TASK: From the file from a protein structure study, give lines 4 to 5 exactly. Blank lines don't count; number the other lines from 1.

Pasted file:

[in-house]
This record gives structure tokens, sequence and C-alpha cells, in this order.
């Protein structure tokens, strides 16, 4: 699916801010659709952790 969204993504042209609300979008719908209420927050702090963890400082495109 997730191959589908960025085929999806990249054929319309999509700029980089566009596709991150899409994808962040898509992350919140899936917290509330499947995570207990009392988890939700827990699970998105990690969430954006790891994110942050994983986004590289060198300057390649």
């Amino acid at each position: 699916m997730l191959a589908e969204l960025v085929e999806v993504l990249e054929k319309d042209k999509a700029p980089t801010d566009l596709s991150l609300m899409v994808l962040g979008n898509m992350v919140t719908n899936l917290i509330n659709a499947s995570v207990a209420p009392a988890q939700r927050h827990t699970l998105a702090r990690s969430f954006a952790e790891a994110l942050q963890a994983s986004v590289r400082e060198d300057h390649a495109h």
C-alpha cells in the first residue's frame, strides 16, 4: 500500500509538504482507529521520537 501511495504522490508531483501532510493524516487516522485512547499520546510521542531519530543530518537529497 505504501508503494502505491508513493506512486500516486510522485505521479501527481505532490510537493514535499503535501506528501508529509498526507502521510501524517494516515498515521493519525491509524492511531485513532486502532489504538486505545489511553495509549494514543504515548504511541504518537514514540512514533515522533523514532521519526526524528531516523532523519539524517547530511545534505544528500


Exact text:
């Amino acid at each position: 699916m997730l191959a589908e969204l960025v085929e999806v993504l990249e054929k319309d042209k999509a700029p980089t801010d566009l596709s991150l609300m899409v994808l962040g979008n898509m992350v919140t719908n899936l917290i509330n659709a499947s995570v207990a209420p009392a988890q939700r927050h827990t699970l998105a702090r990690s969430f954006a952790e790891a994110l942050q963890a994983s986004v590289r400082e060198d300057h390649a495109h």
C-alpha cells in the first residue's frame, strides 16, 4: 500500500509538504482507529521520537 501511495504522490508531483501532510493524516487516522485512547499520546510521542531519530543530518537529497 505504501508503494502505491508513493506512486500516486510522485505521479501527481505532490510537493514535499503535501506528501508529509498526507502521510501524517494516515498515521493519525491509524492511531485513532486502532489504538486505545489511553495509549494514543504515548504511541504518537514514540512514533515522533523514532521519526526524528531516523532523519539524517547530511545534505544528500